Dix says that the province has received 2.4 million doses of vaccines, 200 thousand more than last year.

Experts are expecting a flu season for the record books as well, after Covid lockdowns nearly killed off all spread last year.

In recent years, British Columbia has been accustomed to closer to 1.5 million doses, but the province is expecting more demand as Covid restrictions begin to loosen.

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COVID-19 drives up demand for flu shots; N.S. to launch campaign later this week – CTV News Atlantic

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HALIFAX –

With the colder winds of fall starting to blow, flu season will soon be on us again, but it seems scores of people are hoping to head off the sickness by getting a flu shot.

Unlike last year, when it was essentially pre-empted by COVID-19, experts say influenza will be back this year.

Just hours after getting a shipment and posting signage outside lineups started to form inside a north end Halifax pharmacy.

“We just got our flu shots, and people start showing up right away,” said pharmacist and store owner Ghada Gabr.

“I think this is going to be a lot of demand.”

It’s the same story a few blocks away, where pharmacist Greg Richard is expecting his first shipment of flu vaccine later this week.

With COVID-19 still around, customers like Kathy Lynch, who hasn’t had a flu shot in five years, is anxious to get one.

“I mean, I feel great. I’ve had no problem with either of the vaccinations, so, to put another layer on top is just the best thing, I think,” she said.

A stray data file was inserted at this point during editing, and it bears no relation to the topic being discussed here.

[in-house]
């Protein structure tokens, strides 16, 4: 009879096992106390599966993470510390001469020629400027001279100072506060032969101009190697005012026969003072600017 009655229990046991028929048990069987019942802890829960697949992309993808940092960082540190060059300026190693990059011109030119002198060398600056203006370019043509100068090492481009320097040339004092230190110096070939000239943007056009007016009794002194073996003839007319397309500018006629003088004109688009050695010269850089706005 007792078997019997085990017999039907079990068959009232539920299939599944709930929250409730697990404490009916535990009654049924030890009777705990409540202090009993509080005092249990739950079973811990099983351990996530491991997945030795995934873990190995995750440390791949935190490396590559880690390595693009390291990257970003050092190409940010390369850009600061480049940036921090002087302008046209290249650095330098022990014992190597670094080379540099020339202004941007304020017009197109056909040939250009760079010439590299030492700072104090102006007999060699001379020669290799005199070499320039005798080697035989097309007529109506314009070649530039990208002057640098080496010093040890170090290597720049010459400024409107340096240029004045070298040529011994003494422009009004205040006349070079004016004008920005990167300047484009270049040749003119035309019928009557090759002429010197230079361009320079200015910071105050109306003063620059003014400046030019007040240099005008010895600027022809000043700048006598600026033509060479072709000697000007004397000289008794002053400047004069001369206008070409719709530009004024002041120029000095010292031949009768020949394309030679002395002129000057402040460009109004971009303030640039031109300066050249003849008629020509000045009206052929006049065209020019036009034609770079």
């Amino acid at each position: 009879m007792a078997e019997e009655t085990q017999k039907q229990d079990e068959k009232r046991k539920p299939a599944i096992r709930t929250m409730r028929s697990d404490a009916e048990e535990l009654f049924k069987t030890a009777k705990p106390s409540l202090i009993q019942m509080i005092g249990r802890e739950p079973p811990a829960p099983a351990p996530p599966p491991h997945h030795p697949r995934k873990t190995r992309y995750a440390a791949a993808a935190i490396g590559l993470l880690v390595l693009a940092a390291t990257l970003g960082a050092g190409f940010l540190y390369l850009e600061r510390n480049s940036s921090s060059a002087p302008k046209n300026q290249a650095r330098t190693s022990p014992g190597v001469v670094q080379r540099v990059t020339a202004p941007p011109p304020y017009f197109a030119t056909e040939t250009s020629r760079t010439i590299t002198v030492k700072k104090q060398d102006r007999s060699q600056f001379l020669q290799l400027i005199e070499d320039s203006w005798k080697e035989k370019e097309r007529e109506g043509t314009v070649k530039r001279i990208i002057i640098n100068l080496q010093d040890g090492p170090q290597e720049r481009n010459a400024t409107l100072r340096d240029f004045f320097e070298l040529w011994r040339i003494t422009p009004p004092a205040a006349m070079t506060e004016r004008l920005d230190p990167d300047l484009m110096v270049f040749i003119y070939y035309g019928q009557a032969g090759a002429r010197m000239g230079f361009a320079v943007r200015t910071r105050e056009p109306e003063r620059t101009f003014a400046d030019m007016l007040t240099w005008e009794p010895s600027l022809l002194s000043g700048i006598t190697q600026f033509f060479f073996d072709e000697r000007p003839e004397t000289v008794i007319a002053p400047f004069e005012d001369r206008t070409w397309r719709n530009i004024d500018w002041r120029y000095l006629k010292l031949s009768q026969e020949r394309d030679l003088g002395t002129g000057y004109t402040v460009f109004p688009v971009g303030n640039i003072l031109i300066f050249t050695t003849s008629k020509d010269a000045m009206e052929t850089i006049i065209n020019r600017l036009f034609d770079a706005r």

“People are eager to get their doses into them right off the bat,” said Richard. “They’re not looking to wait until November or December. So, I have a list of folks I’m going to reach out to as soon as they (the vaccines) arrive, and I anticipate to run through my stock pretty quickly.”

And it might very turn out to be the same thing across the country.

There’s word today Ontario has ordered an extra 1.4 million doses, with an aim to make the shots available to everyone by next month.

In Nova Scotia, the Health Minister says the official kickoff will come later this week, and supply should not be a problem,

“We do anticipate having enough vaccine for folks,” said Michelle Thompson.

“And I would really encourage people to ensure they have both their COVID-19 vaccine and the influenza vaccine this year.”

But, if early demand is any indication there might not be need for much encouragement.

A sign of the times as more and more of us take steps to avoid getting sick.

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PG woman denied high dose flu shot, although her age and health condition makes her eligible – CKPGToday.ca

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“I’m an advocate for my health and I want the best that there is–everybody should have what they need,” said Newman.

Today, the province announced it’s beginning its influenza immunization campaign.

“The influenza vaccine is for free for anybody over six months of age, for whom it’s recommended. But particularly for people who have underlying health conditions,” said Dr. Bonnie Henry, Provincial Health Officer